Saying howdy to the humpbacks
Part 1 of 3
Only about 10,000 to 15,000 humpback whales swim the world’s oceans, and I’ve seen about 20 of them. I count myself lucky.
I knew that my whale-watching trip while my cruise ship spent a day in Juneau could have been a bust. The excursion company certainly didn’t make any guarantees.
However, optimism abounded since almost all of the whale-watching companies I found online noted, “We can’t promise whales, but we’ve seen whales every trip for the last 10 years” or some similar phrase.
It would have been just my luck to be on the trip that broke that string of successes, which is why I don’t buy lottery tickets.
This day, however, I should have invested big in Powerball tickets.
I opted out of the trips offered through the cruise ship and found a small operator. A nice couple from Louisiana joined my extended family of eight to fill a boat operated by Alaska Galore Tours.
Somewhere on the three-hour itinerary that had places named Auke Bay, Favorite Channel, Stephens Passage, Lynn Canal and Saginaw Channel as possibilities, we struck gold – or a misty exhalations, as the case may be.
To everyone’s credit, no one bellowed, “Thar she blows,” when we finally did see a spout.
Then there was another. And another. And another. And soon enough, we saw multiple great bodies roll and gigantic flukes (tails) rise into the air as humpbacks turned nose down and dove.
We’d kept the string of successful days intact, and the captain zoomed off over spoutless water – and away from other boats – searching for a sight he’d seen the day before.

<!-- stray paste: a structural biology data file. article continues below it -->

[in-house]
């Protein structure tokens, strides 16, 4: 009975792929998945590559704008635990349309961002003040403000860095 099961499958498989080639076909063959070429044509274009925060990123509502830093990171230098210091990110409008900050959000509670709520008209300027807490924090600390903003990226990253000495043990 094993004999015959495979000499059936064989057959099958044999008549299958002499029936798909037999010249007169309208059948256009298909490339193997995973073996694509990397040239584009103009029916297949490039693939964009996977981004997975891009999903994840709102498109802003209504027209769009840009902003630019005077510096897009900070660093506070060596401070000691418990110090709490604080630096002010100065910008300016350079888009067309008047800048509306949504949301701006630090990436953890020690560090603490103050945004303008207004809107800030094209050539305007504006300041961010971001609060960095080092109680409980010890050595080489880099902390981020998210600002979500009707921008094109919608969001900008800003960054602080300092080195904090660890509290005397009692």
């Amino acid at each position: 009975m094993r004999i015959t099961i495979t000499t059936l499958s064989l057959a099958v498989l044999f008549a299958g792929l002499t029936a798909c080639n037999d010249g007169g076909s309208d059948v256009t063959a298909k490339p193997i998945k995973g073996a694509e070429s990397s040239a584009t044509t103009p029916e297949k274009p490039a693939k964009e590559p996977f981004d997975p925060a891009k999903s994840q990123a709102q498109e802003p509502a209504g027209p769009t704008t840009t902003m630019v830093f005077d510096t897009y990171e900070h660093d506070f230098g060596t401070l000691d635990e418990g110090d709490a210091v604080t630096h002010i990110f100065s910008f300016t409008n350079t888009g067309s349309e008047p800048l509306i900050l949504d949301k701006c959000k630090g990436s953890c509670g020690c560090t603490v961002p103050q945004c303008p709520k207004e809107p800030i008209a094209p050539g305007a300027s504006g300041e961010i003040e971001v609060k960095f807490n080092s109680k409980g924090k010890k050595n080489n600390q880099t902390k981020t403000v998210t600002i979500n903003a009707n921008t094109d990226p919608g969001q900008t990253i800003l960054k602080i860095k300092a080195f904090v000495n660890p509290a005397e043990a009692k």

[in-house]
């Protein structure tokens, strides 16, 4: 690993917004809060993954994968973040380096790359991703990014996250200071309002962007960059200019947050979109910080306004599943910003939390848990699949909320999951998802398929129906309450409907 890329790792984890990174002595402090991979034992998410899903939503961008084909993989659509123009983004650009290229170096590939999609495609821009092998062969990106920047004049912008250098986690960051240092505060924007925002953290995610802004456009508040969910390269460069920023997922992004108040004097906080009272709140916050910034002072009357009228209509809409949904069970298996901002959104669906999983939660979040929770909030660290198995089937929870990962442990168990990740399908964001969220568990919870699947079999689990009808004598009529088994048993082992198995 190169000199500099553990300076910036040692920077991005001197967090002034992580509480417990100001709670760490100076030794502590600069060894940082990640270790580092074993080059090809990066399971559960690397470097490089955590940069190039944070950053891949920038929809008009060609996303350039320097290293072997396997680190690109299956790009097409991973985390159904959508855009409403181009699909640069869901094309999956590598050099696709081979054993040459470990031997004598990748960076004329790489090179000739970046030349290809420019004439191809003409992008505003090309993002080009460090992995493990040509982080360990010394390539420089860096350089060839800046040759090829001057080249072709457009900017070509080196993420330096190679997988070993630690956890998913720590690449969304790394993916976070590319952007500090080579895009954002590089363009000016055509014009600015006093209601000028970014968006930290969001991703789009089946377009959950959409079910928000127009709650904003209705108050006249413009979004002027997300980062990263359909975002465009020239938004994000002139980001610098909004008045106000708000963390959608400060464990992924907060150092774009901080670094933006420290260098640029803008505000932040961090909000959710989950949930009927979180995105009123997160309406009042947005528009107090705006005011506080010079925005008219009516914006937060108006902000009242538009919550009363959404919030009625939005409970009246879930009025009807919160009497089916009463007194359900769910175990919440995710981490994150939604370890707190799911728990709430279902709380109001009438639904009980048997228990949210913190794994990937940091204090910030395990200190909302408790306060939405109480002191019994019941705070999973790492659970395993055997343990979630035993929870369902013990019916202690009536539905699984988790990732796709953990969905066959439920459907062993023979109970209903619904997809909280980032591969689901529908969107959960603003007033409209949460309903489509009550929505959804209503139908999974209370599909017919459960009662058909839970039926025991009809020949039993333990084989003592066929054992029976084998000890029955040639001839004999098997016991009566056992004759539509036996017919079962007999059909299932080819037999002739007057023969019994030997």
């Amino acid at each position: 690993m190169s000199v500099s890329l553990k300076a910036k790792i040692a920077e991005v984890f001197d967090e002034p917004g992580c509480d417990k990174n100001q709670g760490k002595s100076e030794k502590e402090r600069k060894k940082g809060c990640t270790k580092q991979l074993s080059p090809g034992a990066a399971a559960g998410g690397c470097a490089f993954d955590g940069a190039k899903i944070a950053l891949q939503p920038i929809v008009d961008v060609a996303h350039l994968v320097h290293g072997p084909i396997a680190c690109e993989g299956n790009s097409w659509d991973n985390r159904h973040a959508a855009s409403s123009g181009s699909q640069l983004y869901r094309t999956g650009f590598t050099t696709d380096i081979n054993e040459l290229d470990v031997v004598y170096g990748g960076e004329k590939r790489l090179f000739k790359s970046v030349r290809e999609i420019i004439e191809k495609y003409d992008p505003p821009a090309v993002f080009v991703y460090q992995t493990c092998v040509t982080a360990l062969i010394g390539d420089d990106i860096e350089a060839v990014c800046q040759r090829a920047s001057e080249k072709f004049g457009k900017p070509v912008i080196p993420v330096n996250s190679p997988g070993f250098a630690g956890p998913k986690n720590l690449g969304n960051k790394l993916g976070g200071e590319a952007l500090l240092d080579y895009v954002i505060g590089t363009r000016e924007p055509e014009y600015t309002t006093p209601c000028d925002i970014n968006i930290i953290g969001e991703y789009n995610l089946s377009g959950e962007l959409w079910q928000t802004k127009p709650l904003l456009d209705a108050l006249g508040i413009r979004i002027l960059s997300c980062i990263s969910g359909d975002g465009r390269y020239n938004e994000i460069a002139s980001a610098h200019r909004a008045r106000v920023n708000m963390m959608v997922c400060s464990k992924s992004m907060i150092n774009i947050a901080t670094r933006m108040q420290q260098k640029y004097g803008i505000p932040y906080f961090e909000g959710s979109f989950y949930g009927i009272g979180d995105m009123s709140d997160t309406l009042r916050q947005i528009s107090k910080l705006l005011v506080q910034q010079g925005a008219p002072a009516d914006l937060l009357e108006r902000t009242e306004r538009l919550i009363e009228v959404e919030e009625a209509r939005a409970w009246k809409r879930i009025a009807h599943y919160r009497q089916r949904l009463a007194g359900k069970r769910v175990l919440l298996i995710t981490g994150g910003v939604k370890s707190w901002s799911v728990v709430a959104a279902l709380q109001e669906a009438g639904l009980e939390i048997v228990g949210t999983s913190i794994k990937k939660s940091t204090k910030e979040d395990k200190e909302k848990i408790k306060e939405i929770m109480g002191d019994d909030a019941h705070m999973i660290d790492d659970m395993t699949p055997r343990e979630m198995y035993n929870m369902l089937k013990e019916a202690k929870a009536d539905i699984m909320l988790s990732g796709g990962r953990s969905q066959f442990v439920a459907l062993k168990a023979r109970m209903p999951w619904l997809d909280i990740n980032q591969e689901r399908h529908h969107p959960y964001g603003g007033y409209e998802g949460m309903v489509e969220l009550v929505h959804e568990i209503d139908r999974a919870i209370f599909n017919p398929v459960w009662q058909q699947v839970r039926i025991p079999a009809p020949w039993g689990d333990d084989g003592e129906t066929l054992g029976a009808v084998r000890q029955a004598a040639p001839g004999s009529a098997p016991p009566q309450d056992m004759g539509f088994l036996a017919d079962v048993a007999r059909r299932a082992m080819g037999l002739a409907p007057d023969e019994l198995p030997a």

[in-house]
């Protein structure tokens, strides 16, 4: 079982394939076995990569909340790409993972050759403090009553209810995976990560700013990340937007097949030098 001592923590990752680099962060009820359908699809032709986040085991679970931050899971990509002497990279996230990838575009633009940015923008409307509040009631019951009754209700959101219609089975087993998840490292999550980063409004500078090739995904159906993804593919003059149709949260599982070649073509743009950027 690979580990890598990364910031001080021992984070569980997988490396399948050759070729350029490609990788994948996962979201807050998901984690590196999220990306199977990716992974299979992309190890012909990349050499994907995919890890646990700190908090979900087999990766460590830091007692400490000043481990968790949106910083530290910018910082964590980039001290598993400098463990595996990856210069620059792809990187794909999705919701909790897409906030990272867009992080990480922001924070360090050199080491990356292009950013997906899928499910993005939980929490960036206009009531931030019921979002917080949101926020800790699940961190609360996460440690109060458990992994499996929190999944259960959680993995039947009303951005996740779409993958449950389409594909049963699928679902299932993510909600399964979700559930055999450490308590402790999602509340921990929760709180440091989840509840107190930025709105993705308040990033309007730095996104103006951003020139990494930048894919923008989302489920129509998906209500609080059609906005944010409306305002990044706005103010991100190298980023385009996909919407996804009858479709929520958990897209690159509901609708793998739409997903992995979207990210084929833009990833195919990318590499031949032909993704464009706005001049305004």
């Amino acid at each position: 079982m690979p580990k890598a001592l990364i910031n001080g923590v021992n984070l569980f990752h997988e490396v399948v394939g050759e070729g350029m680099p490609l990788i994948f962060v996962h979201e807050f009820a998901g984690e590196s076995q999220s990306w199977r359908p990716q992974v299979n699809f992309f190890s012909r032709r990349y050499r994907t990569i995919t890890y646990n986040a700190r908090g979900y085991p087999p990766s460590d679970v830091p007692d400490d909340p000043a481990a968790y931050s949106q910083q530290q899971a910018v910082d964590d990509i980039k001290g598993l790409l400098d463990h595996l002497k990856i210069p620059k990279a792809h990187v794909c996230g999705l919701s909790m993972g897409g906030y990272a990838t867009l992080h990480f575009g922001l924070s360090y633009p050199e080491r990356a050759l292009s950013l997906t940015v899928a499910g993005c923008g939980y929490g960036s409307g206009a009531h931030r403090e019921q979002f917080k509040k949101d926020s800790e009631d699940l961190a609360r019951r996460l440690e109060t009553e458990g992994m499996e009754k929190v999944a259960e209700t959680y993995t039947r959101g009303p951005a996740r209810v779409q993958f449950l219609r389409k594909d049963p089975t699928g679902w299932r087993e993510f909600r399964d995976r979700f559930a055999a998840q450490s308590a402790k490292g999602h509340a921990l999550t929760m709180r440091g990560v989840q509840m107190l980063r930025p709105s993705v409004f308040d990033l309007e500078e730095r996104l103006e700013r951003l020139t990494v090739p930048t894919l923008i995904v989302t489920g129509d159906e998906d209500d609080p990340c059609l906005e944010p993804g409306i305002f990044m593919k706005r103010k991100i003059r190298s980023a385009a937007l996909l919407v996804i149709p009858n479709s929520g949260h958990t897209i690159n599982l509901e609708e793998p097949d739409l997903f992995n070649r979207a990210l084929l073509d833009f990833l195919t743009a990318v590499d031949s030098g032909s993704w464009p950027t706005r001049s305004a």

We stopped, watched and waited – and then it happened. A group of humpbacks rose in unison in a tight circle, their open maws sticking several feet into the air before sliding back underneath the almost-calm surface.
They were bubble-netting.
It’s a technique in which a hunting group forms a circle, dives about 50 feet down and then blows a wall of bubbles as they spiral to the surface. The bubbles trap krill, plankton and/or small fish, and the whales feast as they speed upwards.
We watched as the process repeated itself and the word went out over the various boats’ radios. Soon, we had company for the spectacle.
Mature humpbacks are about 50 feet long and weigh 30-40 tons. They feed in these cold, nutrient-rich waters and then migrate to tropical climes to breed and calve. While feeding, they consume up to 5,500 pounds of food a day, which is even more than the consumption of the average cruise ship passenger.
Our bonus came when our captain lowered a microphone off the edge of the boat. The groans, grunts and squeals of the feeding humpbacks were an amazing soundtrack to what we were watching.
“Mutual of Omaha’s Wild Kingdom” and the Discover Channel had nothing on us that day.